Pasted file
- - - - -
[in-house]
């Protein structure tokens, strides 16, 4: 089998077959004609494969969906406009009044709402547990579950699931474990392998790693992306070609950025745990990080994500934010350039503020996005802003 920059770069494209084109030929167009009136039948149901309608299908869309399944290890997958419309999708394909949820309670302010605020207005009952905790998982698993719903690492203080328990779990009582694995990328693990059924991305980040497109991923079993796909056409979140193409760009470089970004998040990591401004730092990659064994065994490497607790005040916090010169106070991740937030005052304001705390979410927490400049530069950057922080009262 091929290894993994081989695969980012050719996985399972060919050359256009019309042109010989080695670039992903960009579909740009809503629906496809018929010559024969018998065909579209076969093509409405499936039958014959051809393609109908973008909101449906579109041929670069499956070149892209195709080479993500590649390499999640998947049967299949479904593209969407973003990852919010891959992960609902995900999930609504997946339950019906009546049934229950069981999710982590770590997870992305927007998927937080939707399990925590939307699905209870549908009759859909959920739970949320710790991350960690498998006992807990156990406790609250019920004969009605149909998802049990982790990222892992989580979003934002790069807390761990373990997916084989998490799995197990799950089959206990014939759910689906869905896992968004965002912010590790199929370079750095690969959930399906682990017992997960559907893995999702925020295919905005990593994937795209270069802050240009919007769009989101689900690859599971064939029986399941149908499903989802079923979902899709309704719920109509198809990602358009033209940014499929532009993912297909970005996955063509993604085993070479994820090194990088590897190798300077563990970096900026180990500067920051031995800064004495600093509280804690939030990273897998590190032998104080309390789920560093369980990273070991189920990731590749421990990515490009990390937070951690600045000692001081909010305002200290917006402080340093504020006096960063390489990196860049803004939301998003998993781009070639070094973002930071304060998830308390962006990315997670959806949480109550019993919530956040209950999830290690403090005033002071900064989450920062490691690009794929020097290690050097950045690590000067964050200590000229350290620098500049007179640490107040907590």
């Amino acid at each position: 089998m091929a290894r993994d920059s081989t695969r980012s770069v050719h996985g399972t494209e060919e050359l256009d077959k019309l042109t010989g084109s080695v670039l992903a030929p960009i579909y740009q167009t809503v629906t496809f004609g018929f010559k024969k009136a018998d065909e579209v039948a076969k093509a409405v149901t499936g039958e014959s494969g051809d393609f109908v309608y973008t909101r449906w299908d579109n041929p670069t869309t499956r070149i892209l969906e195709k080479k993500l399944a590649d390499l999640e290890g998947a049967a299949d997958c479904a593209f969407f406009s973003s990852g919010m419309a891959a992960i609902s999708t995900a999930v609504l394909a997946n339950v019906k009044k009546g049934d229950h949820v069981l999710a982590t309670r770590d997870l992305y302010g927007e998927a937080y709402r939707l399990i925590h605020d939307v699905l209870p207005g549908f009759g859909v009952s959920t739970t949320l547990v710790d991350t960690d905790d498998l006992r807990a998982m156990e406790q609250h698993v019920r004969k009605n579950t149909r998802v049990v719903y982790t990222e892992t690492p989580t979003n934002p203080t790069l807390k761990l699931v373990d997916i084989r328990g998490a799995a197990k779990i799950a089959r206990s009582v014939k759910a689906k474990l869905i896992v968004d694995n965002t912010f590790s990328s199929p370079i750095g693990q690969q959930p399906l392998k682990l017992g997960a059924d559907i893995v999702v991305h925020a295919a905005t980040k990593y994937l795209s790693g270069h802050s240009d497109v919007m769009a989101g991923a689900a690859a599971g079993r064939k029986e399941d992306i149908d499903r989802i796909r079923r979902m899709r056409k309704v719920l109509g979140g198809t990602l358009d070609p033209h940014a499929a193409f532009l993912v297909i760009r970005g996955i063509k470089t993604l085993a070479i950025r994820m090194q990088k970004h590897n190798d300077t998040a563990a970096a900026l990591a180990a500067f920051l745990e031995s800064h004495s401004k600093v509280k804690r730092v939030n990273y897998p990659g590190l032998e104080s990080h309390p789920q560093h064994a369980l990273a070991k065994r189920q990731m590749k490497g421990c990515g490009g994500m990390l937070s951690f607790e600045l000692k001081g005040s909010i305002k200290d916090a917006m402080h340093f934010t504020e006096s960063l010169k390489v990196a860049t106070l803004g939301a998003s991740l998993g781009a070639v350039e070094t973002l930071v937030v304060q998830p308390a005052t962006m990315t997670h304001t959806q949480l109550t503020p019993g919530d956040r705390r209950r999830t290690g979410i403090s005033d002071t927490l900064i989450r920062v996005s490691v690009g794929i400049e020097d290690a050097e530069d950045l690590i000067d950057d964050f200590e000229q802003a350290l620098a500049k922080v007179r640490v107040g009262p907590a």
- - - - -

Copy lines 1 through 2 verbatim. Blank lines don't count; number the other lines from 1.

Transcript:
[in-house]
């Protein structure tokens, strides 16, 4: 089998077959004609494969969906406009009044709402547990579950699931474990392998790693992306070609950025745990990080994500934010350039503020996005802003 920059770069494209084109030929167009009136039948149901309608299908869309399944290890997958419309999708394909949820309670302010605020207005009952905790998982698993719903690492203080328990779990009582694995990328693990059924991305980040497109991923079993796909056409979140193409760009470089970004998040990591401004730092990659064994065994490497607790005040916090010169106070991740937030005052304001705390979410927490400049530069950057922080009262 091929290894993994081989695969980012050719996985399972060919050359256009019309042109010989080695670039992903960009579909740009809503629906496809018929010559024969018998065909579209076969093509409405499936039958014959051809393609109908973008909101449906579109041929670069499956070149892209195709080479993500590649390499999640998947049967299949479904593209969407973003990852919010891959992960609902995900999930609504997946339950019906009546049934229950069981999710982590770590997870992305927007998927937080939707399990925590939307699905209870549908009759859909959920739970949320710790991350960690498998006992807990156990406790609250019920004969009605149909998802049990982790990222892992989580979003934002790069807390761990373990997916084989998490799995197990799950089959206990014939759910689906869905896992968004965002912010590790199929370079750095690969959930399906682990017992997960559907893995999702925020295919905005990593994937795209270069802050240009919007769009989101689900690859599971064939029986399941149908499903989802079923979902899709309704719920109509198809990602358009033209940014499929532009993912297909970005996955063509993604085993070479994820090194990088590897190798300077563990970096900026180990500067920051031995800064004495600093509280804690939030990273897998590190032998104080309390789920560093369980990273070991189920990731590749421990990515490009990390937070951690600045000692001081909010305002200290917006402080340093504020006096960063390489990196860049803004939301998003998993781009070639070094973002930071304060998830308390962006990315997670959806949480109550019993919530956040209950999830290690403090005033002071900064989450920062490691690009794929020097290690050097950045690590000067964050200590000229350290620098500049007179640490107040907590």